Journey ahead for Sri Lanka is not a bed of roses: State Minister of Finance

Sri Lanka has to raise USD 17 billion to repay its loans between 2023 and 2027

By Sanath Nanayakkare

Speaking to the media on April 15, State Minister of Finance Ranjith Siyambalapitiya hinted that debt restructuring and recovery path the country has taken is not as pleasant as it seems.

“The journey ahead for Sri Lanka is not a bed of roses and the country would have to deviate from its traditional economic norms and practices,” he said.

Meanwhile, the IMF has indicated that Sri Lanka would require USD 17 billion to repay its loans between 2023 and 2027.

Krishna Srinivasan, Director of the IMF’s Asia and Pacific Department said at a recent press conference that the financing deficit of Sri Lanka would be about USD 24 billion during these four years, and Sri Lanka would have to raise an amount of USD 17 billion from international financial institutions.

However, State Minister of Finance Shehan Semasinghe who represented Sri Lanka at the Spring Meetings with the IMF and the World Bank held from April 10 in Washington DC, said that IMF had reiterated its support for Sri Lanka to overcome the economic crisis.

“We re-affirmed our commitment to complete the IMF programme while continuing to implement our ambitious reform agenda to achieve debt sustainability and restore economic stability. We also reiterated our dedication at this historic time to build a prosperous country with the support and trust of our international partners by building on the lessons learnt from the crisis. And the officials told me they would further extend their support to Sri Lanka for its economic stability.”

Striking a similar optimistic chord, State Minister of Finance Ranjith Siyambalapitiya said that Sri Lanka’s efforts in rebounding its economy have received international approval.

“The IMF programme that Sri Lanka has entered into is the recovery programme the international community recognizes. That is why the finance ministers of India, Japan and France said at a recent press briefing that if Sri Lanka moves ahead on this path, it won’t persist in the difficulty of unsustainable debt. So, the country is on the right track in the direction of recovery. But let me say that the journey ahead is not a bed of roses. We may have to deviate from our traditional economic norms and practices,” he said.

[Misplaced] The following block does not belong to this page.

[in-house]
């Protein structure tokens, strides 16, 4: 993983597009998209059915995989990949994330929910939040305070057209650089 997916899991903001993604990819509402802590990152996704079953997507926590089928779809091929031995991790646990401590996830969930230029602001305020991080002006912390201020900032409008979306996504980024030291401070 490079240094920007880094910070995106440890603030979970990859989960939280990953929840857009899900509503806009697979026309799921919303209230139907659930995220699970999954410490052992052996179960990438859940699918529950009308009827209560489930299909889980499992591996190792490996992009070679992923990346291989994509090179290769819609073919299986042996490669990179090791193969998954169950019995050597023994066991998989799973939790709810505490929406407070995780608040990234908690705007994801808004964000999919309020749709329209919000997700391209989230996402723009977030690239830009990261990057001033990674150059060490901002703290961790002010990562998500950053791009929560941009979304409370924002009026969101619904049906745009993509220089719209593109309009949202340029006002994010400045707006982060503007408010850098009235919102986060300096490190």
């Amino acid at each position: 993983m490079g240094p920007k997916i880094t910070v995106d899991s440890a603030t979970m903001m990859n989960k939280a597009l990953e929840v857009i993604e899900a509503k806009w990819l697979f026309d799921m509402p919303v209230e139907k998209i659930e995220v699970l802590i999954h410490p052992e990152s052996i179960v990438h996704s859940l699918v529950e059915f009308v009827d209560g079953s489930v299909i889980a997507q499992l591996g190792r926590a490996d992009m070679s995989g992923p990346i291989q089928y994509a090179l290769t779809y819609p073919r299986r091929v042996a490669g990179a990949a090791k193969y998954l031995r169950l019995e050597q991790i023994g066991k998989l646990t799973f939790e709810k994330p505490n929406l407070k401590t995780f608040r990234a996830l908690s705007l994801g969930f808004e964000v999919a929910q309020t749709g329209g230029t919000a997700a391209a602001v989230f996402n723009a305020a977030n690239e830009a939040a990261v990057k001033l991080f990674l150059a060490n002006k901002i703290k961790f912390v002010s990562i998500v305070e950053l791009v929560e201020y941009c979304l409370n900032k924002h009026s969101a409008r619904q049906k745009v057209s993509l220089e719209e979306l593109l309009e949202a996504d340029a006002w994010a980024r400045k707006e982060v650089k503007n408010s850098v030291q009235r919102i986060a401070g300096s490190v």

“Today, we have been able to get the first tranche of assistance from the IMF and we are creating the background for obtaining the second tranche. We are not lost anymore. We are on the right track having earned international confidence in our debt sustainability and reforms programme,” he said.

Meanwhile, according to Reuters, a committee of Sri Lanka’s international private creditors sent its first debt rework proposal to the country’s authorities regarding over $12 billion in bonds outstanding, according to three sources with direct knowledge of the matter.

It is the first bondholder proposal after Sri Lanka defaulted on its debt a year ago. It is a first formal step to engage with the country’s authorities, Reuters report said.

Bondholders and government officials met in Washington last week, with legal and financial advisers for both sides present.

The group of about 30 creditors included global investment companies Amundi Asset Management, BlackRock, HBK Capital Management and T. Rowe Price Associates.

Separately, the Paris Club of creditor governments said last Friday that it aimed to start negotiations to restructure Sri Lanka’s bilateral debt after a committee was set up by French, Japanese and Indian finance ministers, and representatives of Sri Lanka.

However, China – Sri Lanka’s biggest bilateral creditor- did not join the announcement.

Further according to Reuters:

Japan, India and France last Thursday announced a common platform for talks among bilateral creditors to coordinate restructuring of Sri Lanka’s debt, a move they hope would serve as a model for solving the debt woes of middle-income economies.

“To be able to launch this negotiation process gathering such a broad-based group of creditors is a historical outcome,” Japanese Finance Minister Shunichi Suzuki told a briefing. “This committee is open to all creditors,” he said, voicing hope China will join in the effort. French Director General of the Treasury Emmanuel Moulin told the briefing that the group was ready to hold the first round of talks “as soon as possible.”

Sri Lanka’s Central Bank Governor had told Reuters last week that having a single platform for talks would be a welcome move that would make it easier to discuss and share information.

Japan’s top currency diplomat Masato Kanda told reporters the group has sent an invitation to all of Sri Lanka’s bilateral creditors, including China, and hopes to hold the first round of talks at the earliest date possible.

Sri Lanka owes $7.1 billion to bilateral creditors, according to official data from its government, with $3 billion owed to China, followed by $2.4 billion to the Paris Club and $1.6 billion to India. The government also needs to renegotiate more than $12 billion of debt in eurobonds with overseas private creditors, and $2.7 billion on other commercial loans.

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